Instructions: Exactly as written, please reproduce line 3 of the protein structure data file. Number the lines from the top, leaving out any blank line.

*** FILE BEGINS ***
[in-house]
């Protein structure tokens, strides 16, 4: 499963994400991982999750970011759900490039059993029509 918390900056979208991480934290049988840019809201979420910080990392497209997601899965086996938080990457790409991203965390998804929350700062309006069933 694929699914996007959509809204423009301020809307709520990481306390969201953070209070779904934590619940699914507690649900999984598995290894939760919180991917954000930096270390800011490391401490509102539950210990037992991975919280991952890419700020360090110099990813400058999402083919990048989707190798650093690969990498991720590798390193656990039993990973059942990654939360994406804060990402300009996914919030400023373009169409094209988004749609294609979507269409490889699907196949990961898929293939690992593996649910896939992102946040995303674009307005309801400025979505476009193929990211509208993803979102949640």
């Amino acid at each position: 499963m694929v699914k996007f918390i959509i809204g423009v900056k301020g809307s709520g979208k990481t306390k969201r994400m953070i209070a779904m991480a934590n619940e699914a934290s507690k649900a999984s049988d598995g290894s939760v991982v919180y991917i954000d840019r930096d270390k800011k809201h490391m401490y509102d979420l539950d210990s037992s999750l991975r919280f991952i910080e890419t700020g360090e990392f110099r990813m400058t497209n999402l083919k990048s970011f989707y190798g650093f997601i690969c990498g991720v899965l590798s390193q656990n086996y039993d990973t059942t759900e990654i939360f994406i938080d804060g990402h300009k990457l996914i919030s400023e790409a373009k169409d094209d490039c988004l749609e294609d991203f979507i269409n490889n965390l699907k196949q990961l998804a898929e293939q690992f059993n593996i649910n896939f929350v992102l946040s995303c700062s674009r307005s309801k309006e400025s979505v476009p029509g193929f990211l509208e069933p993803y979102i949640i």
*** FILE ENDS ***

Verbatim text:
């Amino acid at each position: 499963m694929v699914k996007f918390i959509i809204g423009v900056k301020g809307s709520g979208k990481t306390k969201r994400m953070i209070a779904m991480a934590n619940e699914a934290s507690k649900a999984s049988d598995g290894s939760v991982v919180y991917i954000d840019r930096d270390k800011k809201h490391m401490y509102d979420l539950d210990s037992s999750l991975r919280f991952i910080e890419t700020g360090e990392f110099r990813m400058t497209n999402l083919k990048s970011f989707y190798g650093f997601i690969c990498g991720v899965l590798s390193q656990n086996y039993d990973t059942t759900e990654i939360f994406i938080d804060g990402h300009k990457l996914i919030s400023e790409a373009k169409d094209d490039c988004l749609e294609d991203f979507i269409n490889n965390l699907k196949q990961l998804a898929e293939q690992f059993n593996i649910n896939f929350v992102l946040s995303c700062s674009r307005s309801k309006e400025s979505v476009p029509g193929f990211l509208e069933p993803y979102i949640i």